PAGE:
This week, we have Callum Wiggins, Ben Guest, and Carlos Toro discussing Roman Reigns' 30-day suspension for violating WWE's Wellness Policy.
1. General thoughts on the suspension?
Callum Wiggins: Frankly, to say this news is shocking is an understatement. There were rumors surrounding Roman Reigns failing the wellness policy test back before his match with Brock Lesnar, but you could easily account that to people disliking him and spreading harmful lies. Now, it is the real thing and it's undoubtedly the biggest suspension since Randy Orton in 2012, yet this has to surpass Orton's as Reigns can be considered the heir apparent to John Cena—the new face of the company. That face won't look nearly as marketable with a spliff in his mouth.
I don't want to revel in this news by any means—it sucks for Reigns, it sucks for the company, it sucks for his fans (wherever they may be). But, in terms of storyline potential, this has had a number of benefits. Dean Ambrose is a far more likable and charismatic babyface in the role of champion, and leaves Seth Rollins as a vindictive heel with a score to settle. I think WWE has handled this huge blow in the best way possible, even if their integrity and decision making has been called into question considering they knew of his violation before Money in the Bank.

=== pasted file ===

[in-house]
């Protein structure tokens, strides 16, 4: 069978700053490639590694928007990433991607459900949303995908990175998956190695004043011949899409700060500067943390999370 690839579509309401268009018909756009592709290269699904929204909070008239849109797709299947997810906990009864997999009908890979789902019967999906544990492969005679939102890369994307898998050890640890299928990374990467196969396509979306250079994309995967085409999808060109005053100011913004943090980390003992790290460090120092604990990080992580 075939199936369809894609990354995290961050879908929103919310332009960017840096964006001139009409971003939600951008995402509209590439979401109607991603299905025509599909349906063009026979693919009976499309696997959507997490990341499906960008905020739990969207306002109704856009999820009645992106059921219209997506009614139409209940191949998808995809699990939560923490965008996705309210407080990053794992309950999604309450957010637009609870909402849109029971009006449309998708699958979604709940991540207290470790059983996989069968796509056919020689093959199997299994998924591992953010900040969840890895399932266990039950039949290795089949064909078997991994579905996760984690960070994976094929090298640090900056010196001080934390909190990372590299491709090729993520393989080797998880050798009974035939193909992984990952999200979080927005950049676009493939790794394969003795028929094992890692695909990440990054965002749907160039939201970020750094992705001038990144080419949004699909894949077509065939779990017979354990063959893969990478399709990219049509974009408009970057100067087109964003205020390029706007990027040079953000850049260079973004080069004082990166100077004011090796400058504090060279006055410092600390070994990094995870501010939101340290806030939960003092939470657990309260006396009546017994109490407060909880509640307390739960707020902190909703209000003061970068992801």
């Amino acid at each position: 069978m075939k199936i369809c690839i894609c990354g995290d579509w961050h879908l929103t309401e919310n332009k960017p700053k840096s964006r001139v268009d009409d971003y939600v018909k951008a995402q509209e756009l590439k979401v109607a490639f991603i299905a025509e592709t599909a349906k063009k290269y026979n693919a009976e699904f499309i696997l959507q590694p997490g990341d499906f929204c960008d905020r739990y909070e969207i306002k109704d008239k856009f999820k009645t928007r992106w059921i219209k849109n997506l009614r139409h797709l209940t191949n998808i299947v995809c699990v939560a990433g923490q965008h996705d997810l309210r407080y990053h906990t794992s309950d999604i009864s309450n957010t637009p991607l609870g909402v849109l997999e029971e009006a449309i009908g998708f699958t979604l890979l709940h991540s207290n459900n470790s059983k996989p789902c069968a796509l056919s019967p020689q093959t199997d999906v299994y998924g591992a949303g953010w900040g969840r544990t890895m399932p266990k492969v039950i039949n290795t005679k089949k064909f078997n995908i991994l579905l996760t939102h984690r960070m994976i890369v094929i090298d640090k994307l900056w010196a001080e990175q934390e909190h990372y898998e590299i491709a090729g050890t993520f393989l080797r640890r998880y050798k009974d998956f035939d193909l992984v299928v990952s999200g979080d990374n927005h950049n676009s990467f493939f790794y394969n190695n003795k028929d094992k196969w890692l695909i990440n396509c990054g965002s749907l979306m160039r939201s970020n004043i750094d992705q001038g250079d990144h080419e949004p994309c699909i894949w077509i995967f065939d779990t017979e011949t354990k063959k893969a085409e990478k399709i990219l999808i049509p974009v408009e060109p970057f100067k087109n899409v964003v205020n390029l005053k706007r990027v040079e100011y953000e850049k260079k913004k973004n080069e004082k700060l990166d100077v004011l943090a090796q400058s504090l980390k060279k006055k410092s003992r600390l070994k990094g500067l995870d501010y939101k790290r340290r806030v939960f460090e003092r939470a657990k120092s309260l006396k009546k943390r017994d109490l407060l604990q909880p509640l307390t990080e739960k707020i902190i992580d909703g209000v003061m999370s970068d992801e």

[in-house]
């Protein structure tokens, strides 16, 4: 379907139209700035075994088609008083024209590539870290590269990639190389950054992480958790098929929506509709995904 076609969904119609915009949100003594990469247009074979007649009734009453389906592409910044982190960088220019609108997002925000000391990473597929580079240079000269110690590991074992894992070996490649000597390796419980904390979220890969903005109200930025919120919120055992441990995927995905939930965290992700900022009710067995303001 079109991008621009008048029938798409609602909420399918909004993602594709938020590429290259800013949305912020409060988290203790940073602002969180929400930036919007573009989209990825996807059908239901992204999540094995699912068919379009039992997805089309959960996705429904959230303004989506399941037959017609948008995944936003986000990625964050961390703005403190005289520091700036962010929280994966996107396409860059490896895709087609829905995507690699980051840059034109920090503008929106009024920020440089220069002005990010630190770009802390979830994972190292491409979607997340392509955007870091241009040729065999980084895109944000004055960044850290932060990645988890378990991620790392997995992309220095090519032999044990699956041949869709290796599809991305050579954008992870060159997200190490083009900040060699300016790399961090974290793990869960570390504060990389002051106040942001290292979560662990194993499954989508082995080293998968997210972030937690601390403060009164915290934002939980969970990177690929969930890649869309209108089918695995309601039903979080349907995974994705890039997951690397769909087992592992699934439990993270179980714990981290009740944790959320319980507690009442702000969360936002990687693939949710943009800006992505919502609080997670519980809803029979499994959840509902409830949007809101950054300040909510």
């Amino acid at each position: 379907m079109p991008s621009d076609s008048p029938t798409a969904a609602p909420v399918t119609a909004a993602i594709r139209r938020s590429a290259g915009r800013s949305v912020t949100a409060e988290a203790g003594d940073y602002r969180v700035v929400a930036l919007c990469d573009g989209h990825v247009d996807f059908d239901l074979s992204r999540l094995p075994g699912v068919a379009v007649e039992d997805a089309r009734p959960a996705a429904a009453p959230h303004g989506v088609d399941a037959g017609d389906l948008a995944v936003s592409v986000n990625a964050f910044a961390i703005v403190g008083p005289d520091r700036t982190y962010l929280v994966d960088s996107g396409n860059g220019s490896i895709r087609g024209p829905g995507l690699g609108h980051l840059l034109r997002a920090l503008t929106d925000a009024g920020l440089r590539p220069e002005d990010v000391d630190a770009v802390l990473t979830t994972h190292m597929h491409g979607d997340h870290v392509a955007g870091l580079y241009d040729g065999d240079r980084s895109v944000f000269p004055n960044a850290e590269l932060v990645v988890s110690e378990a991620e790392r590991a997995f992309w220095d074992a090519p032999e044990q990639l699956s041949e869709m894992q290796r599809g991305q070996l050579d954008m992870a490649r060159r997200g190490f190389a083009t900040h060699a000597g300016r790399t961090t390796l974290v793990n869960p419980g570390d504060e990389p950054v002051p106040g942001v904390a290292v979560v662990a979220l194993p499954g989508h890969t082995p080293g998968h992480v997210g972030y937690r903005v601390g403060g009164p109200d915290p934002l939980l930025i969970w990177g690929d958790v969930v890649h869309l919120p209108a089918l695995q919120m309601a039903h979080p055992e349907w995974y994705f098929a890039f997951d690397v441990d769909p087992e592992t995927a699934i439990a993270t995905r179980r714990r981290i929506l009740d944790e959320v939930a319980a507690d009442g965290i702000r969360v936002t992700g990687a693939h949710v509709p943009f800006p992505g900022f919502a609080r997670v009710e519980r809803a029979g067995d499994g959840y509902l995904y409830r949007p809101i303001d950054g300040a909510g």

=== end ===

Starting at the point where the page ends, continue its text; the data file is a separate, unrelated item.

At this early stage, there are far more questions than answers. What was the banned substance Reigns took? Was it intentional or accidental? How much heat has this given him backstage? Did Reigns take Vince's messages to make him look strong too literally? Only in the coming weeks and months will we fully be able to decipher this situation, and I wonder if Stone Cold Steve Austin would bring this up in the inevitable podcast with Reigns?
Ben Guest: My first reaction was "oh my God, what has just happened?" This is huge for the whole landscape of WWE. With the brand split, The Shield triple threat at Battleground and Roman Reigns being the next face of the company it is difficult to see what is going to happen going forward.
I'm interested in how they address this with the triple threat already having been announced as suspensions are rarely talked about on television, yet they can't just ignore the fact that they announced a world title match one day and one of the competitors is suspended the next.
Another thought was that they're lucky he dropped the title on Sunday. This made me think that maybe they already knew about the violation and planned it in advance, but then why set up the triple threat the next night? Unless, of course, he will still fight in that match.
Carlos Toro: I was having lunch at Five Guys Burgers when I learned the news and nearly choked on my burger. Never in a million years would I ever have thought this would happen. At first, I thought that it was a joke, but then I read Reigns' tweet apologizing and the official announcement regarding the suspension. It was shocking and definitely one of the biggest wrestling stories of 2016. Any talks of Roman being protected should be thrown out the window. WWE didn't need to announce the suspension, so good for WWE for suspending him and not sweeping it under the rug.
2. What does this mean for Roman Reigns' future?